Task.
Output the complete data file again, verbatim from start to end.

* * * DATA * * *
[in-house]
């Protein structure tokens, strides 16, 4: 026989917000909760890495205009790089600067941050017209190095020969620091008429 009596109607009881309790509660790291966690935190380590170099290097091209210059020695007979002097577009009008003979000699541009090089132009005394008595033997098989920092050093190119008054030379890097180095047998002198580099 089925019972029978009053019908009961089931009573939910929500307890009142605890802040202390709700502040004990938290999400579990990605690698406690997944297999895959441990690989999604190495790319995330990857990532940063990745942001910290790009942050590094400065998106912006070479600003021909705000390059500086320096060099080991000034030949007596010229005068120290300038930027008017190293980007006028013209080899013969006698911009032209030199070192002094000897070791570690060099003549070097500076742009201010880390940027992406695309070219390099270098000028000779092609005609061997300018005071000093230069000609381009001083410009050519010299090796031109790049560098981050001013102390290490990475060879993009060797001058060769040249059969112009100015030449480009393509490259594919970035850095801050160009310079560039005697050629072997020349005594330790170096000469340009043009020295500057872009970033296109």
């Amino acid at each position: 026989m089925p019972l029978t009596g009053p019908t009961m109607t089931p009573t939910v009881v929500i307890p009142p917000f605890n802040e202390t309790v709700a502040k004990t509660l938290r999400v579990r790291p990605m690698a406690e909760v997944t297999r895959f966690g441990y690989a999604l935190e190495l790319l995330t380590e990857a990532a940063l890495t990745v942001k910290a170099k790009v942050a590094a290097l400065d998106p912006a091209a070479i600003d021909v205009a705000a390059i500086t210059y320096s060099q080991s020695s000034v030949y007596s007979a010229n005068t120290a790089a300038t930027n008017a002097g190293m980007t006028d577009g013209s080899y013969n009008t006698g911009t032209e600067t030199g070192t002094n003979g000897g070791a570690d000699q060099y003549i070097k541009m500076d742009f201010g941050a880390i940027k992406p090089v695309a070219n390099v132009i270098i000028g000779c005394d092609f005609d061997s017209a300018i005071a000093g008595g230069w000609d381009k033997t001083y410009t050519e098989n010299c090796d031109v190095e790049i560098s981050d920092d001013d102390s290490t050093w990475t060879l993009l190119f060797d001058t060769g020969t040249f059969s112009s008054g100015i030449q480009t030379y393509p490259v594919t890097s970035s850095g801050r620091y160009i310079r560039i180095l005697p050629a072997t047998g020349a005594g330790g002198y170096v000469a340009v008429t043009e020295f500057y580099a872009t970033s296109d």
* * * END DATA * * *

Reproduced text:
[in-house]
């Protein structure tokens, strides 16, 4: 026989917000909760890495205009790089600067941050017209190095020969620091008429 009596109607009881309790509660790291966690935190380590170099290097091209210059020695007979002097577009009008003979000699541009090089132009005394008595033997098989920092050093190119008054030379890097180095047998002198580099 089925019972029978009053019908009961089931009573939910929500307890009142605890802040202390709700502040004990938290999400579990990605690698406690997944297999895959441990690989999604190495790319995330990857990532940063990745942001910290790009942050590094400065998106912006070479600003021909705000390059500086320096060099080991000034030949007596010229005068120290300038930027008017190293980007006028013209080899013969006698911009032209030199070192002094000897070791570690060099003549070097500076742009201010880390940027992406695309070219390099270098000028000779092609005609061997300018005071000093230069000609381009001083410009050519010299090796031109790049560098981050001013102390290490990475060879993009060797001058060769040249059969112009100015030449480009393509490259594919970035850095801050160009310079560039005697050629072997020349005594330790170096000469340009043009020295500057872009970033296109």
């Amino acid at each position: 026989m089925p019972l029978t009596g009053p019908t009961m109607t089931p009573t939910v009881v929500i307890p009142p917000f605890n802040e202390t309790v709700a502040k004990t509660l938290r999400v579990r790291p990605m690698a406690e909760v997944t297999r895959f966690g441990y690989a999604l935190e190495l790319l995330t380590e990857a990532a940063l890495t990745v942001k910290a170099k790009v942050a590094a290097l400065d998106p912006a091209a070479i600003d021909v205009a705000a390059i500086t210059y320096s060099q080991s020695s000034v030949y007596s007979a010229n005068t120290a790089a300038t930027n008017a002097g190293m980007t006028d577009g013209s080899y013969n009008t006698g911009t032209e600067t030199g070192t002094n003979g000897g070791a570690d000699q060099y003549i070097k541009m500076d742009f201010g941050a880390i940027k992406p090089v695309a070219n390099v132009i270098i000028g000779c005394d092609f005609d061997s017209a300018i005071a000093g008595g230069w000609d381009k033997t001083y410009t050519e098989n010299c090796d031109v190095e790049i560098s981050d920092d001013d102390s290490t050093w990475t060879l993009l190119f060797d001058t060769g020969t040249f059969s112009s008054g100015i030449q480009t030379y393509p490259v594919t890097s970035s850095g801050r620091y160009i310079r560039i180095l005697p050629a072997t047998g020349a005594g330790g002198y170096v000469a340009v008429t043009e020295f500057y580099a872009t970033s296109d």